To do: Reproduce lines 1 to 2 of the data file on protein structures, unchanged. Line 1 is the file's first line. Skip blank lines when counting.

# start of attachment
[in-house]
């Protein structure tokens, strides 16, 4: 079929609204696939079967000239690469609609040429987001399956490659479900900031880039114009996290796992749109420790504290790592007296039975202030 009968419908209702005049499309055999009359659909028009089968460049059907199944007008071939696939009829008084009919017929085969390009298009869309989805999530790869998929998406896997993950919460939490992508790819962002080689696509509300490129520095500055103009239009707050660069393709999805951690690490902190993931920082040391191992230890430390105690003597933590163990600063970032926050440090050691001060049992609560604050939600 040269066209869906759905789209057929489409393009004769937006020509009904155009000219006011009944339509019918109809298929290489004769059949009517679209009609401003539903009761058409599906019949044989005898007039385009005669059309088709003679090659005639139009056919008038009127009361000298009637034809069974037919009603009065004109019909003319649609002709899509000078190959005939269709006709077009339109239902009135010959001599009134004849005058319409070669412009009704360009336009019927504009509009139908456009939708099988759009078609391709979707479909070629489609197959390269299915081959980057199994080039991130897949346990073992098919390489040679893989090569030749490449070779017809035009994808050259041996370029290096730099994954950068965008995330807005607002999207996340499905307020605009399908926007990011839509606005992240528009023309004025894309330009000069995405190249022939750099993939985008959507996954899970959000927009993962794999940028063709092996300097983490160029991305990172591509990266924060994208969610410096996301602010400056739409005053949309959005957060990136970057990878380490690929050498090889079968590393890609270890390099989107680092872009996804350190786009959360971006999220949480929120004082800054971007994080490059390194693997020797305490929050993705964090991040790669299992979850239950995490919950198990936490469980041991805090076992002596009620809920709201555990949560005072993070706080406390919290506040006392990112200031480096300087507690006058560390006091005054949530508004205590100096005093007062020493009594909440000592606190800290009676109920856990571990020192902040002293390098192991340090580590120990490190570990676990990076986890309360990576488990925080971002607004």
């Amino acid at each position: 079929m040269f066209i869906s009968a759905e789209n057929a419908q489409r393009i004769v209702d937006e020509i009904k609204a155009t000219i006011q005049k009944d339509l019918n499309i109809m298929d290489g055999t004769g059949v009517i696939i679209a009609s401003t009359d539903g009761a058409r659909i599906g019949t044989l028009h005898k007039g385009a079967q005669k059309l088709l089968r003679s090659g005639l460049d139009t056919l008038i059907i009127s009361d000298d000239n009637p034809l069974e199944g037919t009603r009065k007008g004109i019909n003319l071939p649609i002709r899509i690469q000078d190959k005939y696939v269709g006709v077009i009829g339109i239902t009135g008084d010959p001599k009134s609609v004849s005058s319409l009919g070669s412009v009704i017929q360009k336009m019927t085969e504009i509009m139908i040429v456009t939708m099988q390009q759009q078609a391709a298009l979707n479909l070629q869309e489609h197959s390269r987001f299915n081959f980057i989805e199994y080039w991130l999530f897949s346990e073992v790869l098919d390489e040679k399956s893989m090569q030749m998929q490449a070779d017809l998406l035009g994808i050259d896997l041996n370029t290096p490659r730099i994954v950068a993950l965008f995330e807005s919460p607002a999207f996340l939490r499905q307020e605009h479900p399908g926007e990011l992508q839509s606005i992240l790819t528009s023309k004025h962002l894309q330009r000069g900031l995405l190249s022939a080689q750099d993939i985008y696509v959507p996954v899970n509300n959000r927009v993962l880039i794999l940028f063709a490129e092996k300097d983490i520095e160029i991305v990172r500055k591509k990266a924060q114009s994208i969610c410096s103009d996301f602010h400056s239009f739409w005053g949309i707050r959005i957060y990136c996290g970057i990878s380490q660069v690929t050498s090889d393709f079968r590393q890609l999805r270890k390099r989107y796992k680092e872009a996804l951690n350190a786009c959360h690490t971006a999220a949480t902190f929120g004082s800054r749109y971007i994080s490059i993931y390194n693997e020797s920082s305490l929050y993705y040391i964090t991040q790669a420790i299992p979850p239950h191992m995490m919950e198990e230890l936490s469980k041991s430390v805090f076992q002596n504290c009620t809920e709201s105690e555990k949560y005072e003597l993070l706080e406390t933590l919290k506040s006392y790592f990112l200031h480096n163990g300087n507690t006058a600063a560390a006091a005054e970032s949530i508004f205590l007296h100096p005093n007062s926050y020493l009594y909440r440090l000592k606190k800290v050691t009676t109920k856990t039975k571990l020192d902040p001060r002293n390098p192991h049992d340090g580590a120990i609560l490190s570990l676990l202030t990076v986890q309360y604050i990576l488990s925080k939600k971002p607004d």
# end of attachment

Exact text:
[in-house]
């Protein structure tokens, strides 16, 4: 079929609204696939079967000239690469609609040429987001399956490659479900900031880039114009996290796992749109420790504290790592007296039975202030 009968419908209702005049499309055999009359659909028009089968460049059907199944007008071939696939009829008084009919017929085969390009298009869309989805999530790869998929998406896997993950919460939490992508790819962002080689696509509300490129520095500055103009239009707050660069393709999805951690690490902190993931920082040391191992230890430390105690003597933590163990600063970032926050440090050691001060049992609560604050939600 040269066209869906759905789209057929489409393009004769937006020509009904155009000219006011009944339509019918109809298929290489004769059949009517679209009609401003539903009761058409599906019949044989005898007039385009005669059309088709003679090659005639139009056919008038009127009361000298009637034809069974037919009603009065004109019909003319649609002709899509000078190959005939269709006709077009339109239902009135010959001599009134004849005058319409070669412009009704360009336009019927504009509009139908456009939708099988759009078609391709979707479909070629489609197959390269299915081959980057199994080039991130897949346990073992098919390489040679893989090569030749490449070779017809035009994808050259041996370029290096730099994954950068965008995330807005607002999207996340499905307020605009399908926007990011839509606005992240528009023309004025894309330009000069995405190249022939750099993939985008959507996954899970959000927009993962794999940028063709092996300097983490160029991305990172591509990266924060994208969610410096996301602010400056739409005053949309959005957060990136970057990878380490690929050498090889079968590393890609270890390099989107680092872009996804350190786009959360971006999220949480929120004082800054971007994080490059390194693997020797305490929050993705964090991040790669299992979850239950995490919950198990936490469980041991805090076992002596009620809920709201555990949560005072993070706080406390919290506040006392990112200031480096300087507690006058560390006091005054949530508004205590100096005093007062020493009594909440000592606190800290009676109920856990571990020192902040002293390098192991340090580590120990490190570990676990990076986890309360990576488990925080971002607004």